Once you compile and run everything, the default /health endpoint is exposed by the service.

$ curl http://localhost:8080/health

$ curl -X PUT http://localhost:8080/api/health-check/down
$ curl http://localhost:8080/health

$ curl -X PUT http://localhost:8080/api/health-check/up
$ curl http://localhost:8080/health

Step 4: Using /health endpoint as Kubernetes readiness probe

Finally, we can now use the /health endpoint as a readiness probe in our Kubernetes deployment. Add the following readiness and liveness probes to the src/main/kubernetes/health-service-deployment.yaml.

    # use health endpoint as readiness probe
        path: /health
        port: 8080
      initialDelaySeconds: 30
      periodSeconds: 5

    # use WADL endpoint as liveness probe
        path: /api/application.wadl
        port: 8080
      initialDelaySeconds: 60
      periodSeconds: 5

Adding trace information using MicroProfile OpenTracing

Step 1: Add the MicroProfile OpenTracing dependency

First, we need to add the following dependencies to the build.gradle file.

    providedCompile 'org.eclipse.microprofile.opentracing:microprofile-opentracing-api:1.1'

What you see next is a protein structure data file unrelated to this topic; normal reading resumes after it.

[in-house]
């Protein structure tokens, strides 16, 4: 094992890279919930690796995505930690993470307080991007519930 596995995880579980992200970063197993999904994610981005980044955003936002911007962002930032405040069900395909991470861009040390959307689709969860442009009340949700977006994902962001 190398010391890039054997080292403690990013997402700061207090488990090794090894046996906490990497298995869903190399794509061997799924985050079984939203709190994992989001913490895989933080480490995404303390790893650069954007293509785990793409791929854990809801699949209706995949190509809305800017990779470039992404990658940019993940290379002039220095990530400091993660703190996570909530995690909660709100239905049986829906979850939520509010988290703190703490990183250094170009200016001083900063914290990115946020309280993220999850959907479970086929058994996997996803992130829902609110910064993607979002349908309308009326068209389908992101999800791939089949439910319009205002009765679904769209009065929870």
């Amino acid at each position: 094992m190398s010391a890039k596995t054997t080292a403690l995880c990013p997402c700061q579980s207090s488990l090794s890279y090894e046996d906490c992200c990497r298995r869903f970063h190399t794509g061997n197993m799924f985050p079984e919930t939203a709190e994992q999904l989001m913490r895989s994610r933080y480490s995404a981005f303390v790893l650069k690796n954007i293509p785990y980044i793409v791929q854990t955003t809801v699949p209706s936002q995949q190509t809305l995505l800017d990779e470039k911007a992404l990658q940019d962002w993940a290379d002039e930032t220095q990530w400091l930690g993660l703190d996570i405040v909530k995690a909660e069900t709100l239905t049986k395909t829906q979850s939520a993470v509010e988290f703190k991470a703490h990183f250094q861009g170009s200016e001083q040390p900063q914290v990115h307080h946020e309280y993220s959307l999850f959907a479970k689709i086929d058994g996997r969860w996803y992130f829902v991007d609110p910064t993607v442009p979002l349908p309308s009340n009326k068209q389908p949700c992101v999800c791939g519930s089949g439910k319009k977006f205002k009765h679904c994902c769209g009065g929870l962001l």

providedCompile 'io.opentracing:opentracing-api:0.31.0'

Step 2: Configure Payara request tracing

Next we need to configure the request tracing feature of Payara using a post boot command file. Create a file called post-boot.asadmin and add the following content.

set-requesttracing-configuration --thresholdValue=25 --enabled=true --target=server-config --thresholdUnit=MICROSECONDS --dynamic=true
requesttracing-log-notifier-configure --dynamic=true --enabled=true --target=server-config

We also need to modify the Dockerfile to use the post boot command file in the CMD options.

FROM qaware/zulu-centos-payara-micro:8u181-5.183

CMD ["--noCluster", "--postbootcommandfile", "/opt/payara/post-boot.asadmin", "--deploymentDir", "/opt/payara/deployments"]

COPY post-boot.asadmin /opt/payara/
COPY build/libs/tracing-service.war /opt/payara/deployments/

Step 3: Use MicroProfile OpenTracing with JAX-RS

To use MicroProfile OpenTracing we simply need to annotate any JAX-RS resource method with the @Traced annotation. We can also use CDI to @Inject a io.opentracing.Tracer instance. Create the following class.

public class TracingResource {

    private Tracer tracer;

    public Response trace(@QueryParam("payload") @DefaultValue("None") String payload) {
        tracer.activeSpan().setTag("payload", payload);
        return Response.ok().build();